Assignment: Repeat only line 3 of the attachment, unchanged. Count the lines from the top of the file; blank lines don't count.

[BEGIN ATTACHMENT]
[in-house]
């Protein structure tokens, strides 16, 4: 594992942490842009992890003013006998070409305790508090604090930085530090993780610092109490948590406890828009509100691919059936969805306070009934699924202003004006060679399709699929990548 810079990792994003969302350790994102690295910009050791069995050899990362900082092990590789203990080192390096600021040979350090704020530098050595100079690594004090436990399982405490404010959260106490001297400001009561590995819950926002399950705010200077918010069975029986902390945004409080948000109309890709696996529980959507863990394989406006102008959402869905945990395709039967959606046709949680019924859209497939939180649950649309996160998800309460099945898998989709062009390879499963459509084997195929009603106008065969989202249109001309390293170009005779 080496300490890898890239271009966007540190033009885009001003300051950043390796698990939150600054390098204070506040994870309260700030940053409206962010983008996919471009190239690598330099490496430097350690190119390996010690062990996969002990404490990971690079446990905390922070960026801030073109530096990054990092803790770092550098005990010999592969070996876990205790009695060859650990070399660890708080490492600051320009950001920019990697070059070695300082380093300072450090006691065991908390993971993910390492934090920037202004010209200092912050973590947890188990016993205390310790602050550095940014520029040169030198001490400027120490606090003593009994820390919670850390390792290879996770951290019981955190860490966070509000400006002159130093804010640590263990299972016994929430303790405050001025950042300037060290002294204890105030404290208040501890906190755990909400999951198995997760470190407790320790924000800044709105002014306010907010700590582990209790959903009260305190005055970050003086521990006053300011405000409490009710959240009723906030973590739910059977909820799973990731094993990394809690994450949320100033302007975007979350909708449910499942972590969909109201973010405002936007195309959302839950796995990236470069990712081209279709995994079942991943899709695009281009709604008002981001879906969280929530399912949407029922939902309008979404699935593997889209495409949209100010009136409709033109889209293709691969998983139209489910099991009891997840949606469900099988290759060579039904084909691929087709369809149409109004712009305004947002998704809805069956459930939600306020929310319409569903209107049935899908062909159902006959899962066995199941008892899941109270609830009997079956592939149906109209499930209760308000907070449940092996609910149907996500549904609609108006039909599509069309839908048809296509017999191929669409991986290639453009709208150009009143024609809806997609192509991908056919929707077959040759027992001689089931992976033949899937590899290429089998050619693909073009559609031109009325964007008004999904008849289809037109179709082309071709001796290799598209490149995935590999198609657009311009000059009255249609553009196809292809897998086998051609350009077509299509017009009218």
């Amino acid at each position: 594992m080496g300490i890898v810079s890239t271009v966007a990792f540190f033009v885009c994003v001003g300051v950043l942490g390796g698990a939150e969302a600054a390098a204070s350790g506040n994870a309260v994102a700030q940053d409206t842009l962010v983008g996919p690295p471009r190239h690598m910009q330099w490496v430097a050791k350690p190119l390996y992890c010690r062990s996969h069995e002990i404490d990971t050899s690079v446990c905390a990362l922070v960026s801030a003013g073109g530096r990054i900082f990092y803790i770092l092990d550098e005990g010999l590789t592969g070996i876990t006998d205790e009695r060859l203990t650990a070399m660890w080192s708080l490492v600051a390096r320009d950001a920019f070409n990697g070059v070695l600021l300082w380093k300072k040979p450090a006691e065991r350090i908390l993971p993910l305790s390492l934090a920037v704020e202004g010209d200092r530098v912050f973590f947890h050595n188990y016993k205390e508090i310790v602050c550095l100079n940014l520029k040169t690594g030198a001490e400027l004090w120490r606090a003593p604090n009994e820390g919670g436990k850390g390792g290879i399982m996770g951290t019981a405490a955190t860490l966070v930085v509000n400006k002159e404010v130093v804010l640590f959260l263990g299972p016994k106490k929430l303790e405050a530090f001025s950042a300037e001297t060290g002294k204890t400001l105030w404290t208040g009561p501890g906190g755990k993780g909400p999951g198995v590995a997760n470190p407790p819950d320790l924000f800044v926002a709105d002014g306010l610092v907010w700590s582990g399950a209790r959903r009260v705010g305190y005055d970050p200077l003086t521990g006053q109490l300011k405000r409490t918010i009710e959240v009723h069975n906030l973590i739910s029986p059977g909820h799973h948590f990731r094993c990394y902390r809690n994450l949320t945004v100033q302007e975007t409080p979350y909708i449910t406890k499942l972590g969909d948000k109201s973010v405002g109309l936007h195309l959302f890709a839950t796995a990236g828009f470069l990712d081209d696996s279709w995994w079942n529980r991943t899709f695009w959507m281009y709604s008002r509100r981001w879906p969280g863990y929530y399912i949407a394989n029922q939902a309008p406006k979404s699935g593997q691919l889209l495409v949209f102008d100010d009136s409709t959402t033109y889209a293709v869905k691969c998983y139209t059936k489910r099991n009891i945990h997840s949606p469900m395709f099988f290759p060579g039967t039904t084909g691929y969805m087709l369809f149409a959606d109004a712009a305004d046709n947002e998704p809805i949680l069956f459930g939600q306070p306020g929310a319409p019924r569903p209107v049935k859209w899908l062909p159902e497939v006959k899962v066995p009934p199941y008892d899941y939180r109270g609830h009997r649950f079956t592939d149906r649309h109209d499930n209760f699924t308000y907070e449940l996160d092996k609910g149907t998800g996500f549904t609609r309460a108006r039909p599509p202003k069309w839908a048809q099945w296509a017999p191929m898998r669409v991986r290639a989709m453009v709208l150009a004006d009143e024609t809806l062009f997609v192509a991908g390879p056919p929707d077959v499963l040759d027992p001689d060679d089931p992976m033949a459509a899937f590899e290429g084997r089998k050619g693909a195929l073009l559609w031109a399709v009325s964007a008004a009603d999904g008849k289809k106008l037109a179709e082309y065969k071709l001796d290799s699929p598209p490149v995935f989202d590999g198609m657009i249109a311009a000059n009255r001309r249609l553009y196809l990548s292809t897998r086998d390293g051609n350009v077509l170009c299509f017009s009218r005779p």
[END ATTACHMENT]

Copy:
């Amino acid at each position: 594992m080496g300490i890898v810079s890239t271009v966007a990792f540190f033009v885009c994003v001003g300051v950043l942490g390796g698990a939150e969302a600054a390098a204070s350790g506040n994870a309260v994102a700030q940053d409206t842009l962010v983008g996919p690295p471009r190239h690598m910009q330099w490496v430097a050791k350690p190119l390996y992890c010690r062990s996969h069995e002990i404490d990971t050899s690079v446990c905390a990362l922070v960026s801030a003013g073109g530096r990054i900082f990092y803790i770092l092990d550098e005990g010999l590789t592969g070996i876990t006998d205790e009695r060859l203990t650990a070399m660890w080192s708080l490492v600051a390096r320009d950001a920019f070409n990697g070059v070695l600021l300082w380093k300072k040979p450090a006691e065991r350090i908390l993971p993910l305790s390492l934090a920037v704020e202004g010209d200092r530098v912050f973590f947890h050595n188990y016993k205390e508090i310790v602050c550095l100079n940014l520029k040169t690594g030198a001490e400027l004090w120490r606090a003593p604090n009994e820390g919670g436990k850390g390792g290879i399982m996770g951290t019981a405490a955190t860490l966070v930085v509000n400006k002159e404010v130093v804010l640590f959260l263990g299972p016994k106490k929430l303790e405050a530090f001025s950042a300037e001297t060290g002294k204890t400001l105030w404290t208040g009561p501890g906190g755990k993780g909400p999951g198995v590995a997760n470190p407790p819950d320790l924000f800044v926002a709105d002014g306010l610092v907010w700590s582990g399950a209790r959903r009260v705010g305190y005055d970050p200077l003086t521990g006053q109490l300011k405000r409490t918010i009710e959240v009723h069975n906030l973590i739910s029986p059977g909820h799973h948590f990731r094993c990394y902390r809690n994450l949320t945004v100033q302007e975007t409080p979350y909708i449910t406890k499942l972590g969909d948000k109201s973010v405002g109309l936007h195309l959302f890709a839950t796995a990236g828009f470069l990712d081209d696996s279709w995994w079942n529980r991943t899709f695009w959507m281009y709604s008002r509100r981001w879906p969280g863990y929530y399912i949407a394989n029922q939902a309008p406006k979404s699935g593997q691919l889209l495409v949209f102008d100010d009136s409709t959402t033109y889209a293709v869905k691969c998983y139209t059936k489910r099991n009891i945990h997840s949606p469900m395709f099988f290759p060579g039967t039904t084909g691929y969805m087709l369809f149409a959606d109004a712009a305004d046709n947002e998704p809805i949680l069956f459930g939600q306070p306020g929310a319409p019924r569903p209107v049935k859209w899908l062909p159902e497939v006959k899962v066995p009934p199941y008892d899941y939180r109270g609830h009997r649950f079956t592939d149906r649309h109209d499930n209760f699924t308000y907070e449940l996160d092996k609910g149907t998800g996500f549904t609609r309460a108006r039909p599509p202003k069309w839908a048809q099945w296509a017999p191929m898998r669409v991986r290639a989709m453009v709208l150009a004006d009143e024609t809806l062009f997609v192509a991908g390879p056919p929707d077959v499963l040759d027992p001689d060679d089931p992976m033949a459509a899937f590899e290429g084997r089998k050619g693909a195929l073009l559609w031109a399709v009325s964007a008004a009603d999904g008849k289809k106008l037109a179709e082309y065969k071709l001796d290799s699929p598209p490149v995935f989202d590999g198609m657009i249109a311009a000059n009255r001309r249609l553009y196809l990548s292809t897998r086998d390293g051609n350009v077509l170009c299509f017009s009218r005779p």